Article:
Rudolfo Anaya was born on October 30, 1937, in Pastura, New Mexico, the fifth of seven children. Anaya also had three half-siblings from his parents’ previous marriages. When Anaya was still very young, his family moved to Santa Rosa, New Mexico. When he was a teenager, his family moved again, this time to Albuquerque, where Anaya graduated from high school in 1956. He attended business school for two years and dropped out before finishing, but he graduated from the University of New Mexico a few years later. Anaya worked as a public school teacher in Albuquerque from 1963 to 1970. During that period, he married Patricia Lawless. Afterward, he worked as the director of counseling for the University of Albuquerque for two years before accepting a position as an associate professor at the University of New Mexico.
When Anaya was a freshman in college, he began writing poetry and novels. His wife encouraged him to pursue his literary endeavors, and over a period of seven years, he completed his first and best-known novel, Bless Me, Ultima. East Coast publishing houses rejected the novel repeatedly. Finally, in 1972, a group of Chicano publishers accepted his book. Bless Me, Ultima went on to win the prestigious Premio Quinto Sol award and is now considered a classic Chicano work.
Bless Me, Ultima is the story of a young boy’s coming-of-age within a cultural tapestry that includes Spanish, Mexican, and Native American influences, and in which many of the major cultural forces conflict with one another. The young boy, Antonio Márez, must navigate a number of conflicts—between farmers and cowboys, Spanish and indigenous peoples, and English-speaking and Spanish-speaking peoples—that collectively structured the cultural life in rural New Mexico during the 1940s. The novel is also semiautobiographical. Like Antonio’s parents, Anaya’s mother was the daughter of farmers and his father was a vaquero, or cowboy. In his teens, Anaya suffered a serious swimming injury that left him temporarily paralyzed. This incident appears in Bless Me, Ultima when Florence, Antonio’s friend, dies in a swimming accident. Like Antonio’s family, Anaya’s family respected the art of curanderismo, or folk medicine, which Ultima practices throughout the book. Anaya and his siblings moved between the Spanish- and English-speaking worlds, and they were raised in a devoutly Catholic home, like the Márez children were. And like Antonio’s brothers, Anaya’s brothers were fighting in World War II during most of his early childhood.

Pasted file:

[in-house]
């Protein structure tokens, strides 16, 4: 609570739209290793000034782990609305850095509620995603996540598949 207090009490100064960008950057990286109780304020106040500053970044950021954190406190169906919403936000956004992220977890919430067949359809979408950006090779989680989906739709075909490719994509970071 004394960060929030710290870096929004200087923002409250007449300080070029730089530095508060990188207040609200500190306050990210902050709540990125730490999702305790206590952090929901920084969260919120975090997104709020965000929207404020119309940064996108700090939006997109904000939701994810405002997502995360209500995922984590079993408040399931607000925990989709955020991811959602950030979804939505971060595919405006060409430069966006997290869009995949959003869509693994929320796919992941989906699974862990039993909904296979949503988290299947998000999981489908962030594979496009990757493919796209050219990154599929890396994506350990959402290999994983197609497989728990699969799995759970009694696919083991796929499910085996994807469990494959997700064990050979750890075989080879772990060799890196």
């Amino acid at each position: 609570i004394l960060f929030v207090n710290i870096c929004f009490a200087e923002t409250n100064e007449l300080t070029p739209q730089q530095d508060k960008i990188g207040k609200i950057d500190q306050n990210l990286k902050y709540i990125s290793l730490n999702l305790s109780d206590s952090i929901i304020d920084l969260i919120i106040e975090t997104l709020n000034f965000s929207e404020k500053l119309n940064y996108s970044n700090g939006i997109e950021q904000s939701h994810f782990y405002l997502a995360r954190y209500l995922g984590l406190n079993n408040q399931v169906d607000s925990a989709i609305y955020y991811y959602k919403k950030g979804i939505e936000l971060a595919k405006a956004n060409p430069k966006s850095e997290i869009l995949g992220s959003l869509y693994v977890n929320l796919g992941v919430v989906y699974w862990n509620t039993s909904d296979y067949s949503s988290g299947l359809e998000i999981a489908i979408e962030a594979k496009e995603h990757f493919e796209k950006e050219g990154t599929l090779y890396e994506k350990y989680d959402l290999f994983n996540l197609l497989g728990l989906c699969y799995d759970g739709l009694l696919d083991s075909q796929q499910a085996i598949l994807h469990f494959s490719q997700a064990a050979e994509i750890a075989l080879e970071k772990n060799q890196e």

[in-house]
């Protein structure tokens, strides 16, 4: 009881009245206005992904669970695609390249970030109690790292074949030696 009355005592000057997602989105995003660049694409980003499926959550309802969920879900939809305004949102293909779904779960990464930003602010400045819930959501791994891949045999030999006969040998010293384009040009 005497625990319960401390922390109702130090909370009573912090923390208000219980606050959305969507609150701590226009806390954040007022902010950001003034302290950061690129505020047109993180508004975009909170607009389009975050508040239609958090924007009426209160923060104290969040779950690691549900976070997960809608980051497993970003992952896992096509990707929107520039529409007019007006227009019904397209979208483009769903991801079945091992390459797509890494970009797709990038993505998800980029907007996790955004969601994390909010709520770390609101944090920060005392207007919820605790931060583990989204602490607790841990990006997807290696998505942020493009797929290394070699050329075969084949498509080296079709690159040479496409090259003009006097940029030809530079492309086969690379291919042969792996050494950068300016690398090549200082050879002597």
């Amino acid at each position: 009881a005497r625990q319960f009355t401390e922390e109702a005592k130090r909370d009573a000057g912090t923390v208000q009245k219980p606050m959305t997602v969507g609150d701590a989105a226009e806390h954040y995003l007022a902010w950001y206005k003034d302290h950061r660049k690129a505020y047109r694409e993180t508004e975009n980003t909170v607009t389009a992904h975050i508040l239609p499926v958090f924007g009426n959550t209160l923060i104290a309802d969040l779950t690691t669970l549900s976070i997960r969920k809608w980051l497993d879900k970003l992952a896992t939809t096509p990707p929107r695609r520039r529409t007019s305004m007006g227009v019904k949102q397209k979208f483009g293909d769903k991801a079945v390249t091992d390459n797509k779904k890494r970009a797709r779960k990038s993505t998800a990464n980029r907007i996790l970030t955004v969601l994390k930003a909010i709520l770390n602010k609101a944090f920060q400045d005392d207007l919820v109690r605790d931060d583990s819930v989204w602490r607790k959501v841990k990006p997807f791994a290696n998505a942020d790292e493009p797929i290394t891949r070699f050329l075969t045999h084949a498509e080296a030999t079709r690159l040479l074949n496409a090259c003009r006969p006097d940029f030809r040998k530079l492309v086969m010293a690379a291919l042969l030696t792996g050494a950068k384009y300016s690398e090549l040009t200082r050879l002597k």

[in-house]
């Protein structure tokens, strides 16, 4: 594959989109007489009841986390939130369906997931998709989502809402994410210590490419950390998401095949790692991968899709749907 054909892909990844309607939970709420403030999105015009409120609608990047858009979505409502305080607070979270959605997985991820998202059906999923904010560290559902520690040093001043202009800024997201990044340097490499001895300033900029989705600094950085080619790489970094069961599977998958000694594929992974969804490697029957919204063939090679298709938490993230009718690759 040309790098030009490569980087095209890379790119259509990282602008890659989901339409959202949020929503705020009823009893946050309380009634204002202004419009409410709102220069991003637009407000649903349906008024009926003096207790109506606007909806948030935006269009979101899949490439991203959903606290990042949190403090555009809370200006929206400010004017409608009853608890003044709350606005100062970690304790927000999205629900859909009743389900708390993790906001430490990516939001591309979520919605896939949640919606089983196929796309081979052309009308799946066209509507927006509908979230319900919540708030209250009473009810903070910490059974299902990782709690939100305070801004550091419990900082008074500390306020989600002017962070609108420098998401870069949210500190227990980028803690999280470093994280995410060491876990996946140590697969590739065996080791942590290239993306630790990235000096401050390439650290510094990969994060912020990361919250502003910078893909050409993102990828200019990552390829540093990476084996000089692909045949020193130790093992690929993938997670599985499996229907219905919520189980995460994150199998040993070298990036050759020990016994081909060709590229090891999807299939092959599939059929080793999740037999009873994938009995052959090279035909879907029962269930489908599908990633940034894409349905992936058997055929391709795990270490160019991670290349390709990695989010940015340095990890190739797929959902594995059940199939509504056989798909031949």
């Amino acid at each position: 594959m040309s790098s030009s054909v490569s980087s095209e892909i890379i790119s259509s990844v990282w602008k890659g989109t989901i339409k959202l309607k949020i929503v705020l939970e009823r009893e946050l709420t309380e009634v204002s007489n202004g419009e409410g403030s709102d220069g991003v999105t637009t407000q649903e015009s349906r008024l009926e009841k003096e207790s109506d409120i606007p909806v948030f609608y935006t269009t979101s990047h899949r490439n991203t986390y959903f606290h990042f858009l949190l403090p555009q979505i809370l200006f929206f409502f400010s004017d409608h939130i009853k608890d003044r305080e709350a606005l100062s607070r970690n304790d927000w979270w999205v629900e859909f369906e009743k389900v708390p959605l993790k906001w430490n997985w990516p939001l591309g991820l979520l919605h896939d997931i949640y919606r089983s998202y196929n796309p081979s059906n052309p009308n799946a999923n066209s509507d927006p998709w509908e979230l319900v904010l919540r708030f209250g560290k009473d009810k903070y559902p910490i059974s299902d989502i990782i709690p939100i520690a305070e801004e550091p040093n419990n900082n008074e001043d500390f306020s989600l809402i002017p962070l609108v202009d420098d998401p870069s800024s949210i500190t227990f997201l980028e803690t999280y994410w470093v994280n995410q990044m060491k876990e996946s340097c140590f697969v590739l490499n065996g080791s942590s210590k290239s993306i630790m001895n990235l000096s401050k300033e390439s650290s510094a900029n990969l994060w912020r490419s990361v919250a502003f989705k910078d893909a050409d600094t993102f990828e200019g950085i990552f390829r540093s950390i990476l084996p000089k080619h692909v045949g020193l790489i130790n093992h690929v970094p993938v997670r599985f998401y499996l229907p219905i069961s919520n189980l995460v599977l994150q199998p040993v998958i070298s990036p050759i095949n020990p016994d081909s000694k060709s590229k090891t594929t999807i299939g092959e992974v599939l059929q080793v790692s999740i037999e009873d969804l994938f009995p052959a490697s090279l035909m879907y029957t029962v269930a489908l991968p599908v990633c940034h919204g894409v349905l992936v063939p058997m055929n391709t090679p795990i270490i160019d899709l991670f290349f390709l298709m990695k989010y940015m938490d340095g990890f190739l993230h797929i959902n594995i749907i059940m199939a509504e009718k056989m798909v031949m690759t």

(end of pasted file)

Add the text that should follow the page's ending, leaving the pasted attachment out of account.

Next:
Anaya has become a prominent Chicano intellectual and writer since the publication of Bless Me, Ultima. He has given lectures at many colleges and has won several literary awards for his work. Over the years, he has demonstrated a strong commitment to helping new Chicano writers through the difficult and sometimes daunting process of getting their voices heard.